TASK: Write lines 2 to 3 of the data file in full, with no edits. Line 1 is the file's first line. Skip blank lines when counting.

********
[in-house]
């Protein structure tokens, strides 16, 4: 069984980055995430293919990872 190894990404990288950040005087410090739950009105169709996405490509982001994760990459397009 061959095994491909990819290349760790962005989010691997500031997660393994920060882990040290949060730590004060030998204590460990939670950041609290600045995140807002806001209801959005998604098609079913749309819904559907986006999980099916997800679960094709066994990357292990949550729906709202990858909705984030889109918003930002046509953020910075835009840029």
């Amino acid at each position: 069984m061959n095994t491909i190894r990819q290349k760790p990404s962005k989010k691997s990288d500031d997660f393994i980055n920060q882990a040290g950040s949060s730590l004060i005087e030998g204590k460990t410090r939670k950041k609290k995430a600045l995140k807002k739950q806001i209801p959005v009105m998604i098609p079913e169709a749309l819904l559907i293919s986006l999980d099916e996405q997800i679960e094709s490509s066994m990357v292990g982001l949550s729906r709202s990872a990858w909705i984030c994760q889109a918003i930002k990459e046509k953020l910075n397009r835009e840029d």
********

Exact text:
């Protein structure tokens, strides 16, 4: 069984980055995430293919990872 190894990404990288950040005087410090739950009105169709996405490509982001994760990459397009 061959095994491909990819290349760790962005989010691997500031997660393994920060882990040290949060730590004060030998204590460990939670950041609290600045995140807002806001209801959005998604098609079913749309819904559907986006999980099916997800679960094709066994990357292990949550729906709202990858909705984030889109918003930002046509953020910075835009840029």
């Amino acid at each position: 069984m061959n095994t491909i190894r990819q290349k760790p990404s962005k989010k691997s990288d500031d997660f393994i980055n920060q882990a040290g950040s949060s730590l004060i005087e030998g204590k460990t410090r939670k950041k609290k995430a600045l995140k807002k739950q806001i209801p959005v009105m998604i098609p079913e169709a749309l819904l559907i293919s986006l999980d099916e996405q997800i679960e094709s490509s066994m990357v292990g982001l949550s729906r709202s990872a990858w909705i984030c994760q889109a918003i930002k990459e046509k953020l910075n397009r835009e840029d």